Jump to content

Search the Community

Showing results for tags 'citalopram'.



More search options

  • Search By Tags

    Type tags separated by commas.
  • Search By Author

Content Type


Forums

  • Support
    • Read This First
    • Introductions and updates
    • Tapering
    • Symptoms and self-care
    • Finding meaning
    • Relationships and social life
  • Members only
  • Current events
    • Events, controversies, actions
    • In the media
    • Success stories: Recovery from withdrawal
    • From journals and scientific sources

Find results in...

Find results that contain...


Date Created

  • Start

    End


Last Updated

  • Start

    End


Filter by number of...

Found 189 results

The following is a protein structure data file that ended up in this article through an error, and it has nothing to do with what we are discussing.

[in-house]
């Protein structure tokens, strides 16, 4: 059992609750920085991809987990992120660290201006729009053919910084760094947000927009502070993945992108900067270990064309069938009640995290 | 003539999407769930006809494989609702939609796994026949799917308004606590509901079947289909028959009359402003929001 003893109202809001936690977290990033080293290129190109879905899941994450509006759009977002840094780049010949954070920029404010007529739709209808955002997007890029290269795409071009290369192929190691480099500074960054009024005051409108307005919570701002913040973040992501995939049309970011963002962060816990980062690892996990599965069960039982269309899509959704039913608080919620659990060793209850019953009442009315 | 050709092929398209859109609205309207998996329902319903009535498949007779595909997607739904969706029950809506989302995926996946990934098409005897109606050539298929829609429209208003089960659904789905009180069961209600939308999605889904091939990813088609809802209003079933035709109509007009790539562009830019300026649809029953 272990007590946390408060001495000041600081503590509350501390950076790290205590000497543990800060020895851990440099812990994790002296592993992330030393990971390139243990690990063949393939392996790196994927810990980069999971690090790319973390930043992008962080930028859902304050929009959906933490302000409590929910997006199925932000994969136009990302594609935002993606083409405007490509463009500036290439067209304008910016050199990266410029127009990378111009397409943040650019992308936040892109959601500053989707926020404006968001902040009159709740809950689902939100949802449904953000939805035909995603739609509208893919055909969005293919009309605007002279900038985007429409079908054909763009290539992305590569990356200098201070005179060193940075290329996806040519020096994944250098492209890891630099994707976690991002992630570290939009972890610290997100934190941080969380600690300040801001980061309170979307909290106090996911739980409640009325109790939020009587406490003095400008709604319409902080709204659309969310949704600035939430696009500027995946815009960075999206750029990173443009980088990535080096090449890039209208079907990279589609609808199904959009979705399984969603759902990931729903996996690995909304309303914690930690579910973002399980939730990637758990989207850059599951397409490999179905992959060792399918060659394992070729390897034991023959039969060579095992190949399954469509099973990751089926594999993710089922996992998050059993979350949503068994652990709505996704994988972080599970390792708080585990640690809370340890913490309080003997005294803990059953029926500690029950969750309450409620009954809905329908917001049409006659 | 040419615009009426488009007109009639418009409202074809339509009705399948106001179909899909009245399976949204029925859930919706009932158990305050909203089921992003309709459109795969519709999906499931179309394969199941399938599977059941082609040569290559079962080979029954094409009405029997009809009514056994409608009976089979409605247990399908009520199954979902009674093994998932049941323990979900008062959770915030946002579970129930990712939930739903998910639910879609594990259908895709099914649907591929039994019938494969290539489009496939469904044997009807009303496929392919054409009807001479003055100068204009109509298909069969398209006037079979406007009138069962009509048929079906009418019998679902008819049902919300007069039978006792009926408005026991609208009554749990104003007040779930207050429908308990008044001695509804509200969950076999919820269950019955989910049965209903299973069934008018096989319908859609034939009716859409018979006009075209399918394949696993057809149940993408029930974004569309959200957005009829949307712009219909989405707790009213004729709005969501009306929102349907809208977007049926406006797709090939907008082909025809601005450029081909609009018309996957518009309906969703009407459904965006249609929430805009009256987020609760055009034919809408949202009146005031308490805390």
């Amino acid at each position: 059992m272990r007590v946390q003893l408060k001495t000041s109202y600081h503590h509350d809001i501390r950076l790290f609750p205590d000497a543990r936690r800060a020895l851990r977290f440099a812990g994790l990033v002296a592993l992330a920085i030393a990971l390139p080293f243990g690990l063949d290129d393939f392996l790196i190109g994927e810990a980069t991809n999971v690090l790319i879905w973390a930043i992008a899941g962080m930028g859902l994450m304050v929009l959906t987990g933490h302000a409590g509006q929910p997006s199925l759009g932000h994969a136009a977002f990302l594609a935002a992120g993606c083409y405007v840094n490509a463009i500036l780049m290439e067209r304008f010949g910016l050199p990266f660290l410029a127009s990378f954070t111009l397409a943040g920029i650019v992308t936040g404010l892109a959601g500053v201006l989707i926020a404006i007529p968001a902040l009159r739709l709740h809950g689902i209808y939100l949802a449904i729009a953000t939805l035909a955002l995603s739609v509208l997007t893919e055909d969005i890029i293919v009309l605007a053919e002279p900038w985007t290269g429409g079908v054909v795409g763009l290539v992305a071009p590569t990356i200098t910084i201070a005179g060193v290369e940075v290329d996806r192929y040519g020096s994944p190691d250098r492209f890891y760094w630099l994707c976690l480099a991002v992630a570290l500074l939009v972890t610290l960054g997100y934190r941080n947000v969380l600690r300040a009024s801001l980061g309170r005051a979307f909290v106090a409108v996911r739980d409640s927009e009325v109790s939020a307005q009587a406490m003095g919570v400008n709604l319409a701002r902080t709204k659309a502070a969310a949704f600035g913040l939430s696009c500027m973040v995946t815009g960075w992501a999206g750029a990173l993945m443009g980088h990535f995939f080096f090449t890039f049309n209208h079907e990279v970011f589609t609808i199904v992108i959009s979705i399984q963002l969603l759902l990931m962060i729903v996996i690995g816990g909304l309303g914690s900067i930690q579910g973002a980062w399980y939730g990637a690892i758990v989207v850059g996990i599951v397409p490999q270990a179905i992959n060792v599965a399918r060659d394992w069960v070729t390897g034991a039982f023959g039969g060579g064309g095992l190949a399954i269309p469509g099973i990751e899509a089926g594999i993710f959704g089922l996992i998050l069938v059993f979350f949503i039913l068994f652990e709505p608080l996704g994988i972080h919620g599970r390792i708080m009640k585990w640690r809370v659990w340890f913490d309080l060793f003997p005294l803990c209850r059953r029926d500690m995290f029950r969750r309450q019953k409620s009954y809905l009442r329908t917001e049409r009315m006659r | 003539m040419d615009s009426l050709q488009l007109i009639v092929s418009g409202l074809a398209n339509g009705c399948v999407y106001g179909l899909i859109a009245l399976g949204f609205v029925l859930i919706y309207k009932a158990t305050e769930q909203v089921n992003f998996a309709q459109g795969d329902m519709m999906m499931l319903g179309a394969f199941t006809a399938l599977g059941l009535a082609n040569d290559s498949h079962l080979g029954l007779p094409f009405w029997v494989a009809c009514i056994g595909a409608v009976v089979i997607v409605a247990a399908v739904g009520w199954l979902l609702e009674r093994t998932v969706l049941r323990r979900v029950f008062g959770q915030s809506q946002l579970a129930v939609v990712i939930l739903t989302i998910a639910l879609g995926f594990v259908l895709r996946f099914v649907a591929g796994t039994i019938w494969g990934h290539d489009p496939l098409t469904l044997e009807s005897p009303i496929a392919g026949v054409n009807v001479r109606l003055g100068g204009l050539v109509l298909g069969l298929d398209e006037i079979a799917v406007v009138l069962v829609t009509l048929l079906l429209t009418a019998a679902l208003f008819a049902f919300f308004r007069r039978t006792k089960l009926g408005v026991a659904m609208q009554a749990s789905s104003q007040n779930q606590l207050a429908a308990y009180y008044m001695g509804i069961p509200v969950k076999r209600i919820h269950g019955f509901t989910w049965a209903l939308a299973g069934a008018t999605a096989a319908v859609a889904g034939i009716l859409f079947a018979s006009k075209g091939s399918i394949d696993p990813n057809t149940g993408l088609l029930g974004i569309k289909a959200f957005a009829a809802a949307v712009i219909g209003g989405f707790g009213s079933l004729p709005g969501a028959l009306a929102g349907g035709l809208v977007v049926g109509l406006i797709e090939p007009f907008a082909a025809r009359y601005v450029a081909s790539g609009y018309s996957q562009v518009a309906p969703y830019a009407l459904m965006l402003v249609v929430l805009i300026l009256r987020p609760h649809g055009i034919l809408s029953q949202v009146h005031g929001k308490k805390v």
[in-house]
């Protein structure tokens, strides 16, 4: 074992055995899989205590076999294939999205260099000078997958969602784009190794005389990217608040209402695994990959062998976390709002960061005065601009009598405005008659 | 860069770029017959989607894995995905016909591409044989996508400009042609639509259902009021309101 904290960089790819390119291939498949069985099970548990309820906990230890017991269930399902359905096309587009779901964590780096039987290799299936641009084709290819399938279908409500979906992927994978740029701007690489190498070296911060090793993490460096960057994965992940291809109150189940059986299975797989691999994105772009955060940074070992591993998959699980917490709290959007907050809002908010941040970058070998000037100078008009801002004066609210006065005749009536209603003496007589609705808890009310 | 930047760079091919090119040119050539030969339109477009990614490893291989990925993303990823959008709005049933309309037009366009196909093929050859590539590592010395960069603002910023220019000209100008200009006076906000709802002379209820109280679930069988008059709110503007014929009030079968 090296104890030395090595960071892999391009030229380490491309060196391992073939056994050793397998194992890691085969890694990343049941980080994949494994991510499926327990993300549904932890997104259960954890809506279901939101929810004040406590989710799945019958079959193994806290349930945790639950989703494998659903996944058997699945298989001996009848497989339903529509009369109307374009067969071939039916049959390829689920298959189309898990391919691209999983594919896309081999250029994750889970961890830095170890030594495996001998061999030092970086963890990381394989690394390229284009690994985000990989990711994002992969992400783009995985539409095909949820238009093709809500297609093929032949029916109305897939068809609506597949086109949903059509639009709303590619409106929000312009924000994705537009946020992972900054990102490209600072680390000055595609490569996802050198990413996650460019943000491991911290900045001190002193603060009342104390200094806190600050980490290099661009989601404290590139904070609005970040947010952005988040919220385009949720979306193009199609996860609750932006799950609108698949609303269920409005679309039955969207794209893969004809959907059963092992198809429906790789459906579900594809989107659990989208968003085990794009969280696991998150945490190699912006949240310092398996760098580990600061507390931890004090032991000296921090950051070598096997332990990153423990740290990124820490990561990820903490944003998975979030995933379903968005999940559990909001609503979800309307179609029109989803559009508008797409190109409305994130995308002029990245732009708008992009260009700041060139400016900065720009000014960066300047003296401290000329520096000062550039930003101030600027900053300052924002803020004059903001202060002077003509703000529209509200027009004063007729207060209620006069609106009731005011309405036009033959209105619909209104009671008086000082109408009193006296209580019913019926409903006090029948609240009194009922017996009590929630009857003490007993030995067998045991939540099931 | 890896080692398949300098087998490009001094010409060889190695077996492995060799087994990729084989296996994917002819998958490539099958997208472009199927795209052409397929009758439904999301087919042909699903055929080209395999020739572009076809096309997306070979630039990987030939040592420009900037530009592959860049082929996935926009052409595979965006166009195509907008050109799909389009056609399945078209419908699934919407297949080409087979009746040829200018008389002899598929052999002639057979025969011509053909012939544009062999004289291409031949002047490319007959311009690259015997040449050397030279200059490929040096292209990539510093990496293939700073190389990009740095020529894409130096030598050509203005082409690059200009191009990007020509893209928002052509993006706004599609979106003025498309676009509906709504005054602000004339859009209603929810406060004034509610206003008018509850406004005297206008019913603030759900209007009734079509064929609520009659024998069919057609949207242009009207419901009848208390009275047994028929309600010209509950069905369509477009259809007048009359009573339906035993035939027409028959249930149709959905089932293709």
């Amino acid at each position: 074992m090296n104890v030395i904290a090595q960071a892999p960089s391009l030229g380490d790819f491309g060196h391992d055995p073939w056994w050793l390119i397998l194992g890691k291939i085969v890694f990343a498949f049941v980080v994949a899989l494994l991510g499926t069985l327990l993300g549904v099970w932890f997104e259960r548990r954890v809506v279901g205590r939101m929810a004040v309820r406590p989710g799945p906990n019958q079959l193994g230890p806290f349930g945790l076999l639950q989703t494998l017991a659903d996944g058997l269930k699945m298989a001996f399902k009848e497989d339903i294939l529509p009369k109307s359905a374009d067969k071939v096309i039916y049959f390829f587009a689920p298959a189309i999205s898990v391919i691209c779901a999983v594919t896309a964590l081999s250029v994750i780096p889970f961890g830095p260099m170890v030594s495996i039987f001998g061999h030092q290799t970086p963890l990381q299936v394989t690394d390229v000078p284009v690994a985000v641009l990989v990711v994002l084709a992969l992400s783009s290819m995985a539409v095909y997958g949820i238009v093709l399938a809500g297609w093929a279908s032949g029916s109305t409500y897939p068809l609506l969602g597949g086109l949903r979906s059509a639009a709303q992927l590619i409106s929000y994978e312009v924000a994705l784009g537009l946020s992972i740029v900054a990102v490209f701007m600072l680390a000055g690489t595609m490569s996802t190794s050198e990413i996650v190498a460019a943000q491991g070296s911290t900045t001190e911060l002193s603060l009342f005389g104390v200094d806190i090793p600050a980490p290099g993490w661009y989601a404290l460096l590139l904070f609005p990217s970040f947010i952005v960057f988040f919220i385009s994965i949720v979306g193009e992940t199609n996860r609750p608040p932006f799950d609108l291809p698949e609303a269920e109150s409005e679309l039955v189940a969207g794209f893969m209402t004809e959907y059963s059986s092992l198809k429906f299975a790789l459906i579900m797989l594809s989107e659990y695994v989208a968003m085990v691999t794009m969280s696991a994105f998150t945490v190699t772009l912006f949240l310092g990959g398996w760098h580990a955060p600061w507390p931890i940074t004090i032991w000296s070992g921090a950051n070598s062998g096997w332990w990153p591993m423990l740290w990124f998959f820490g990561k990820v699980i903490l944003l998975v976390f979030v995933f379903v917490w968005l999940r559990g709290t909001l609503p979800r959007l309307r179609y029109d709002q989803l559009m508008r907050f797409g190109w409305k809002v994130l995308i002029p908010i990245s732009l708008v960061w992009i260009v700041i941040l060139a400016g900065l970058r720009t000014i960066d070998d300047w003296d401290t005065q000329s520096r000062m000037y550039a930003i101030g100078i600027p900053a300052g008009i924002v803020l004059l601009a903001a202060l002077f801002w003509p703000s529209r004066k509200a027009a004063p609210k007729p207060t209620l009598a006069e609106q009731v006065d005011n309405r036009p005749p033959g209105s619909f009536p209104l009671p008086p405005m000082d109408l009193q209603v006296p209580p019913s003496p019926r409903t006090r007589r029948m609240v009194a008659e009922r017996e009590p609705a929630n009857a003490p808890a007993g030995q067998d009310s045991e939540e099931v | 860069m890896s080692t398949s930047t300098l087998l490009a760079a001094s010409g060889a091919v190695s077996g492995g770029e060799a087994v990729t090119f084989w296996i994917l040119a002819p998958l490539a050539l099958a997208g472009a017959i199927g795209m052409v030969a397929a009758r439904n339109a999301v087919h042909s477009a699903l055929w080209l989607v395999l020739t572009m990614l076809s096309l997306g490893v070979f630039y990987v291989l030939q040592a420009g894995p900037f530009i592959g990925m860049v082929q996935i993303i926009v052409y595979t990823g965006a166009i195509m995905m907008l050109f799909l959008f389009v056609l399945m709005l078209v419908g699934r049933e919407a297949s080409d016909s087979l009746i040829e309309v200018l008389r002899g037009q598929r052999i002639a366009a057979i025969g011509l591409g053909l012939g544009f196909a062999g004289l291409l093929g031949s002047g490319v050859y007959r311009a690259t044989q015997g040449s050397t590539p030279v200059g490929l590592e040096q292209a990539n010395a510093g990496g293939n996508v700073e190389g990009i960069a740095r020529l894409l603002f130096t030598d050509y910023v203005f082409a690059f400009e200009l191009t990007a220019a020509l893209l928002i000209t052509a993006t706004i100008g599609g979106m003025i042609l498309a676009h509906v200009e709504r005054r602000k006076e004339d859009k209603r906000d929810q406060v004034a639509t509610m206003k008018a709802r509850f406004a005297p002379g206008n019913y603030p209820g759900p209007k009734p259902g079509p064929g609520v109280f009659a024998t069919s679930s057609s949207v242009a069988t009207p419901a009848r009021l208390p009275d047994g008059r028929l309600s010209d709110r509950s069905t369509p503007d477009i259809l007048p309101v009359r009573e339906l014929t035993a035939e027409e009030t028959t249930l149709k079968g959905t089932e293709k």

1. "I've come to the unfortunate conclusion that I am in a state a protracted SSRI withdrawal. One of Alto's articles describes me perfectly in terms of a completely dysfunctional nervous system and paradoxical responses to most meds and even some supplements. The exaggerated alerting only allows me to sleep 3-4 hrs a night and my startle reflex is out of control (a bird chirping will send shivers down my spine). The most terrifying and unnerving symptom to me is derealization. It's as if I am in a dream 24/7. It breaks my heart not being able to truly connect with my wife, kids, family, and friends. The derealization has created a secondary self-sustaining anxiety/panic loop which compounds my other withdrawal symptoms. I feel trapped because no medicine seems to help (except for benzos which scare me) and I literally feel like I am dead waiting this out in hopes that I heal. " quoted from another member I could ever be a mother ( since there is no long term evidence on risk to unborn child). This seems laughable now. I live in complete dissociation and I'm unable to function. My depression is so bad I have hardly been able to leave my bed (psychomotor retardation). One psychiatrist said it was a relapse. But it is a different kind of despair.my nerves grated on - and a feeling that I cannot even describe. I only once tried to come off my meds, 2 years ago, my high-functioning partner said I should do without them. I couldn't function and felt constant emotional pain/sadness so went back on. I know it is hard to exctricate what is withdrawal and what is not. I went on them, off the back of mirtazipine and a depressive relapse ( from a traumtic indcident). I was still getting depressed on citalopram. This feels like a very different type of feeling. I feel pretty frightened that there is so little evidence about their long-term use. I have come off ssri's 3 times-- once at 17, once at 22 ( after 3 years) and do not remember symptoms like these. I feel, at 34, if I don't get off them now I never will but how long will this hell go on for? It's such a trap. It makes me think of the documentary of the same name, "The Trap" by Adam Curtis. He talks about antidepressants in it. Different family members of different generations have always been sceptical of the medical profession and especially drugs/pharmaceuticals. I think they had wisely, seen drugs introduced and then eventually recalled from the market and the medical professions role in this. I feel like I willingly went along with being a 20th century guinea pig. It always plagued the back of my mind that the drugs had been on the market for so little time, no-one really knew the long-term implications/behaviours of the drugs. We have no controls, I will never know what I would have been like living through my mid twenties to mid thirties without these drugs. I don't know if this nervous breakdown is due to the "truth" of my emotions repressed under the drugs or if this is withdrawal. It's scary to know that it may become protracted. I can't live like this- it's hell. I can't read up enough on pharmapsychology because I am so dissociated. I have been told that ssri's don't involve structural changes but like Joanna Moncrieff states, "we just don't know". Any help/ideas/comments??????????